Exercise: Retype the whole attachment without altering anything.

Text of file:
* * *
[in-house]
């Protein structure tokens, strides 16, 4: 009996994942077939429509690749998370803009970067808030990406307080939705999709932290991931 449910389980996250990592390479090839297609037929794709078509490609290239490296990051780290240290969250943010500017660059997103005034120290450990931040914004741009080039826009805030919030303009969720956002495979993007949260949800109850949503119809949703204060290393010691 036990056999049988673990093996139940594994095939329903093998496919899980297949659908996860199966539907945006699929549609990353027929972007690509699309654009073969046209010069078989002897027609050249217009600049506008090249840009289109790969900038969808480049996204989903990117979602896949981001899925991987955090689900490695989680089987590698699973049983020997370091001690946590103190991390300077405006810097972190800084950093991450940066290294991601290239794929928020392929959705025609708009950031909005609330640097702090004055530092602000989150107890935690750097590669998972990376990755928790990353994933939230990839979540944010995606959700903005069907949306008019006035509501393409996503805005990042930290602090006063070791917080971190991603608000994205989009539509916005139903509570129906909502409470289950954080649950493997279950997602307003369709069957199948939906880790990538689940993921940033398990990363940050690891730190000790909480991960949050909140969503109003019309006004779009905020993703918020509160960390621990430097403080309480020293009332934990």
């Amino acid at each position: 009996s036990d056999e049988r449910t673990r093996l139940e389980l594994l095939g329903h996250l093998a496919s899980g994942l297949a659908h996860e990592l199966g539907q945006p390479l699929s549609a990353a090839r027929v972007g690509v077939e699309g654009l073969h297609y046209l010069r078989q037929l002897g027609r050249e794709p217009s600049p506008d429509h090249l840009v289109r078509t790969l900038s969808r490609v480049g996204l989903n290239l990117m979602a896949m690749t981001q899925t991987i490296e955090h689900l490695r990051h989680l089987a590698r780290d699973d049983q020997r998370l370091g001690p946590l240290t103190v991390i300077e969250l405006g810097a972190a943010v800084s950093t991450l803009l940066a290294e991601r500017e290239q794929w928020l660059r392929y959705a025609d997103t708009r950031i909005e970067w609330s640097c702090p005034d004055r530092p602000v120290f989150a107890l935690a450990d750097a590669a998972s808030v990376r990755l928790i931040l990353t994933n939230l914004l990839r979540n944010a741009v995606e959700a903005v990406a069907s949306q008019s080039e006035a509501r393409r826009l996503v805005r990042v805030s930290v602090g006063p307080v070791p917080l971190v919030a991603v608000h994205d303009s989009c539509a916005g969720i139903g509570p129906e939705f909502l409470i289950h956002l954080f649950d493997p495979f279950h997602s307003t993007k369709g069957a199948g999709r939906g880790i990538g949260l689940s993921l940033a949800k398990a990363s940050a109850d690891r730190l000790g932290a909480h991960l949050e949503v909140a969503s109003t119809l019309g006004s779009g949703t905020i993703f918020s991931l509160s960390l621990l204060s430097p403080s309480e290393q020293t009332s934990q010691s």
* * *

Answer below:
[in-house]
């Protein structure tokens, strides 16, 4: 009996994942077939429509690749998370803009970067808030990406307080939705999709932290991931 449910389980996250990592390479090839297609037929794709078509490609290239490296990051780290240290969250943010500017660059997103005034120290450990931040914004741009080039826009805030919030303009969720956002495979993007949260949800109850949503119809949703204060290393010691 036990056999049988673990093996139940594994095939329903093998496919899980297949659908996860199966539907945006699929549609990353027929972007690509699309654009073969046209010069078989002897027609050249217009600049506008090249840009289109790969900038969808480049996204989903990117979602896949981001899925991987955090689900490695989680089987590698699973049983020997370091001690946590103190991390300077405006810097972190800084950093991450940066290294991601290239794929928020392929959705025609708009950031909005609330640097702090004055530092602000989150107890935690750097590669998972990376990755928790990353994933939230990839979540944010995606959700903005069907949306008019006035509501393409996503805005990042930290602090006063070791917080971190991603608000994205989009539509916005139903509570129906909502409470289950954080649950493997279950997602307003369709069957199948939906880790990538689940993921940033398990990363940050690891730190000790909480991960949050909140969503109003019309006004779009905020993703918020509160960390621990430097403080309480020293009332934990």
């Amino acid at each position: 009996s036990d056999e049988r449910t673990r093996l139940e389980l594994l095939g329903h996250l093998a496919s899980g994942l297949a659908h996860e990592l199966g539907q945006p390479l699929s549609a990353a090839r027929v972007g690509v077939e699309g654009l073969h297609y046209l010069r078989q037929l002897g027609r050249e794709p217009s600049p506008d429509h090249l840009v289109r078509t790969l900038s969808r490609v480049g996204l989903n290239l990117m979602a896949m690749t981001q899925t991987i490296e955090h689900l490695r990051h989680l089987a590698r780290d699973d049983q020997r998370l370091g001690p946590l240290t103190v991390i300077e969250l405006g810097a972190a943010v800084s950093t991450l803009l940066a290294e991601r500017e290239q794929w928020l660059r392929y959705a025609d997103t708009r950031i909005e970067w609330s640097c702090p005034d004055r530092p602000v120290f989150a107890l935690a450990d750097a590669a998972s808030v990376r990755l928790i931040l990353t994933n939230l914004l990839r979540n944010a741009v995606e959700a903005v990406a069907s949306q008019s080039e006035a509501r393409r826009l996503v805005r990042v805030s930290v602090g006063p307080v070791p917080l971190v919030a991603v608000h994205d303009s989009c539509a916005g969720i139903g509570p129906e939705f909502l409470i289950h956002l954080f649950d493997p495979f279950h997602s307003t993007k369709g069957a199948g999709r939906g880790i990538g949260l689940s993921l940033a949800k398990a990363s940050a109850d690891r730190l000790g932290a909480h991960l949050e949503v909140a969503s109003t119809l019309g006004s779009g949703t905020i993703f918020s991931l509160s960390l621990l204060s430097p403080s309480e290393q020293t009332s934990q010691s």